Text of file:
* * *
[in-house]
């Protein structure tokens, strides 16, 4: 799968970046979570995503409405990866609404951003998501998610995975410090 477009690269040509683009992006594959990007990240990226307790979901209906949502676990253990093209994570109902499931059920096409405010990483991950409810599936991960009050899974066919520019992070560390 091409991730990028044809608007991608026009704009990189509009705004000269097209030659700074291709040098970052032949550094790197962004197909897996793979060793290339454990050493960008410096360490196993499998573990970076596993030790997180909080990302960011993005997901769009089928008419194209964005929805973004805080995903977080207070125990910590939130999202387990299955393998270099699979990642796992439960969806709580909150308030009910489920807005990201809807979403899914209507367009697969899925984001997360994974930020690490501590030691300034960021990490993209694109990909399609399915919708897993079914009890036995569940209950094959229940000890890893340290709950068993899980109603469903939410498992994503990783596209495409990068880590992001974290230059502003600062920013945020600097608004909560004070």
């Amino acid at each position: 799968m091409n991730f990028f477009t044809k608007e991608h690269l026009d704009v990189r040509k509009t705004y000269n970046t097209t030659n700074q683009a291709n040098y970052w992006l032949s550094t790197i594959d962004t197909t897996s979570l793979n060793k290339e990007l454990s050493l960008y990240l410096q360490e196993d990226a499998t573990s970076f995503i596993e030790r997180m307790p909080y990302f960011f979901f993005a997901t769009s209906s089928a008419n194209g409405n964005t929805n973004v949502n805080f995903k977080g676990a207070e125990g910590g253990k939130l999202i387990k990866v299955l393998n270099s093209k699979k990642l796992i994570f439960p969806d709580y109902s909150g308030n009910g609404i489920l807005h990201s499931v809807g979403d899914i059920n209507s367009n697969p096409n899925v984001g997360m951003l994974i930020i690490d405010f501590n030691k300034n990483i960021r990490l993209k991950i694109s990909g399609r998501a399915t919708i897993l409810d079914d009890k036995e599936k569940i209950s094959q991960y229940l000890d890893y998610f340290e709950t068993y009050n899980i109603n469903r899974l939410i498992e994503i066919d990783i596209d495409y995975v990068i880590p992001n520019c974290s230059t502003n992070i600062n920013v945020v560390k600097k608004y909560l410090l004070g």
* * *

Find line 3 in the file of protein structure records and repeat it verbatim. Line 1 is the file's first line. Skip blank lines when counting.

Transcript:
């Amino acid at each position: 799968m091409n991730f990028f477009t044809k608007e991608h690269l026009d704009v990189r040509k509009t705004y000269n970046t097209t030659n700074q683009a291709n040098y970052w992006l032949s550094t790197i594959d962004t197909t897996s979570l793979n060793k290339e990007l454990s050493l960008y990240l410096q360490e196993d990226a499998t573990s970076f995503i596993e030790r997180m307790p909080y990302f960011f979901f993005a997901t769009s209906s089928a008419n194209g409405n964005t929805n973004v949502n805080f995903k977080g676990a207070e125990g910590g253990k939130l999202i387990k990866v299955l393998n270099s093209k699979k990642l796992i994570f439960p969806d709580y109902s909150g308030n009910g609404i489920l807005h990201s499931v809807g979403d899914i059920n209507s367009n697969p096409n899925v984001g997360m951003l994974i930020i690490d405010f501590n030691k300034n990483i960021r990490l993209k991950i694109s990909g399609r998501a399915t919708i897993l409810d079914d009890k036995e599936k569940i209950s094959q991960y229940l000890d890893y998610f340290e709950t068993y009050n899980i109603n469903r899974l939410i498992e994503i066919d990783i596209d495409y995975v990068i880590p992001n520019c974290s230059t502003n992070i600062n920013v945020v560390k600097k608004y909560l410090l004070g």